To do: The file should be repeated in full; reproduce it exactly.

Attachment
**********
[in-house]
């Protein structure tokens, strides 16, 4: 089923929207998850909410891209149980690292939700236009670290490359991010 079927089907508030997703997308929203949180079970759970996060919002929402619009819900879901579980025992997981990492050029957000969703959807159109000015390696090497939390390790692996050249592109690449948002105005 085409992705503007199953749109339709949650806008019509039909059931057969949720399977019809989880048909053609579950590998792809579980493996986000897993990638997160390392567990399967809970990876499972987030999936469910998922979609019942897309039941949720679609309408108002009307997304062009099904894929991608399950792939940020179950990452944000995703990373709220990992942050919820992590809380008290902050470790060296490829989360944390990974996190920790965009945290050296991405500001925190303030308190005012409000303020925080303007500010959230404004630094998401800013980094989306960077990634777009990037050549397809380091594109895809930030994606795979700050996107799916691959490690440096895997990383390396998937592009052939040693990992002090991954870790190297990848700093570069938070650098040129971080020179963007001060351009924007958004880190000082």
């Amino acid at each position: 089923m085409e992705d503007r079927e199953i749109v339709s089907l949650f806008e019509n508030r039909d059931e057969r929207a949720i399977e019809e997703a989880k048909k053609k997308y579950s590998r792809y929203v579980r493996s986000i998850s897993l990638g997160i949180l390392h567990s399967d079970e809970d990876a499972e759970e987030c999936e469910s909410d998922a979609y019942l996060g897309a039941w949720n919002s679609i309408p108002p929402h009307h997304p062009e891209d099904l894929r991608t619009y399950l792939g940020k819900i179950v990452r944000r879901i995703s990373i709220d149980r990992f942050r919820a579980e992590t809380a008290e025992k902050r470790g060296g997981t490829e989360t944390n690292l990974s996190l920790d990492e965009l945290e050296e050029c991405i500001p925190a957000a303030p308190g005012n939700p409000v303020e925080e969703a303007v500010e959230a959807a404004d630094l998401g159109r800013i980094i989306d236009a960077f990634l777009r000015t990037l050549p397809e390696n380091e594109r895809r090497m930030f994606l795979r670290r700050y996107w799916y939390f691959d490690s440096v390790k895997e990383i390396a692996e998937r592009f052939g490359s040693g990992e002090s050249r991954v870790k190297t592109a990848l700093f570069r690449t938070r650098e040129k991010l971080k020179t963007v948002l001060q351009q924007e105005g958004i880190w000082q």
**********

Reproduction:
[in-house]
């Protein structure tokens, strides 16, 4: 089923929207998850909410891209149980690292939700236009670290490359991010 079927089907508030997703997308929203949180079970759970996060919002929402619009819900879901579980025992997981990492050029957000969703959807159109000015390696090497939390390790692996050249592109690449948002105005 085409992705503007199953749109339709949650806008019509039909059931057969949720399977019809989880048909053609579950590998792809579980493996986000897993990638997160390392567990399967809970990876499972987030999936469910998922979609019942897309039941949720679609309408108002009307997304062009099904894929991608399950792939940020179950990452944000995703990373709220990992942050919820992590809380008290902050470790060296490829989360944390990974996190920790965009945290050296991405500001925190303030308190005012409000303020925080303007500010959230404004630094998401800013980094989306960077990634777009990037050549397809380091594109895809930030994606795979700050996107799916691959490690440096895997990383390396998937592009052939040693990992002090991954870790190297990848700093570069938070650098040129971080020179963007001060351009924007958004880190000082």
């Amino acid at each position: 089923m085409e992705d503007r079927e199953i749109v339709s089907l949650f806008e019509n508030r039909d059931e057969r929207a949720i399977e019809e997703a989880k048909k053609k997308y579950s590998r792809y929203v579980r493996s986000i998850s897993l990638g997160i949180l390392h567990s399967d079970e809970d990876a499972e759970e987030c999936e469910s909410d998922a979609y019942l996060g897309a039941w949720n919002s679609i309408p108002p929402h009307h997304p062009e891209d099904l894929r991608t619009y399950l792939g940020k819900i179950v990452r944000r879901i995703s990373i709220d149980r990992f942050r919820a579980e992590t809380a008290e025992k902050r470790g060296g997981t490829e989360t944390n690292l990974s996190l920790d990492e965009l945290e050296e050029c991405i500001p925190a957000a303030p308190g005012n939700p409000v303020e925080e969703a303007v500010e959230a959807a404004d630094l998401g159109r800013i980094i989306d236009a960077f990634l777009r000015t990037l050549p397809e390696n380091e594109r895809r090497m930030f994606l795979r670290r700050y996107w799916y939390f691959d490690s440096v390790k895997e990383i390396a692996e998937r592009f052939g490359s040693g990992e002090s050249r991954v870790k190297t592109a990848l700093f570069r690449t938070r650098e040129k991010l971080k020179t963007v948002l001060q351009q924007e105005g958004i880190w000082q």